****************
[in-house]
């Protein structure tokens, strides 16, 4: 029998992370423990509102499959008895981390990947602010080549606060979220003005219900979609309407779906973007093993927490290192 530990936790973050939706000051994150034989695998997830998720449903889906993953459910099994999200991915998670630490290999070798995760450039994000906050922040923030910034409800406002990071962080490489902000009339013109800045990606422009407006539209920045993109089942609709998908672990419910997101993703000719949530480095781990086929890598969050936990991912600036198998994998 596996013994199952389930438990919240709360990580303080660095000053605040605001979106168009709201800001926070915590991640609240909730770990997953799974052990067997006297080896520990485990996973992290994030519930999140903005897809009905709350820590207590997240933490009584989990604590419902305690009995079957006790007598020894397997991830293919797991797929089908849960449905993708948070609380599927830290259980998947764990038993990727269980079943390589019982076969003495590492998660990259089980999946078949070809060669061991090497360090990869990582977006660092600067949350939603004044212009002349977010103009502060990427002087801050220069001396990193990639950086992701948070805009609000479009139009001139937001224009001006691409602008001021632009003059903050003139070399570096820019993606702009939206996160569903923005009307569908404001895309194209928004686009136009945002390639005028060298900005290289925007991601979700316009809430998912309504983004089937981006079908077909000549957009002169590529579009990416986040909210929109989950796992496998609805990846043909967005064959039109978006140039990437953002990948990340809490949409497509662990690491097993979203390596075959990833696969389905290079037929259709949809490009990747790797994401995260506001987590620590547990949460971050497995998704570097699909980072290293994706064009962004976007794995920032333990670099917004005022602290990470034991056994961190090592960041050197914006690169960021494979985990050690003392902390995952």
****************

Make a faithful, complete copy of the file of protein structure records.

[in-house]
């Protein structure tokens, strides 16, 4: 029998992370423990509102499959008895981390990947602010080549606060979220003005219900979609309407779906973007093993927490290192 530990936790973050939706000051994150034989695998997830998720449903889906993953459910099994999200991915998670630490290999070798995760450039994000906050922040923030910034409800406002990071962080490489902000009339013109800045990606422009407006539209920045993109089942609709998908672990419910997101993703000719949530480095781990086929890598969050936990991912600036198998994998 596996013994199952389930438990919240709360990580303080660095000053605040605001979106168009709201800001926070915590991640609240909730770990997953799974052990067997006297080896520990485990996973992290994030519930999140903005897809009905709350820590207590997240933490009584989990604590419902305690009995079957006790007598020894397997991830293919797991797929089908849960449905993708948070609380599927830290259980998947764990038993990727269980079943390589019982076969003495590492998660990259089980999946078949070809060669061991090497360090990869990582977006660092600067949350939603004044212009002349977010103009502060990427002087801050220069001396990193990639950086992701948070805009609000479009139009001139937001224009001006691409602008001021632009003059903050003139070399570096820019993606702009939206996160569903923005009307569908404001895309194209928004686009136009945002390639005028060298900005290289925007991601979700316009809430998912309504983004089937981006079908077909000549957009002169590529579009990416986040909210929109989950796992496998609805990846043909967005064959039109978006140039990437953002990948990340809490949409497509662990690491097993979203390596075959990833696969389905290079037929259709949809490009990747790797994401995260506001987590620590547990949460971050497995998704570097699909980072290293994706064009962004976007794995920032333990670099917004005022602290990470034991056994961190090592960041050197914006690169960021494979985990050690003392902390995952």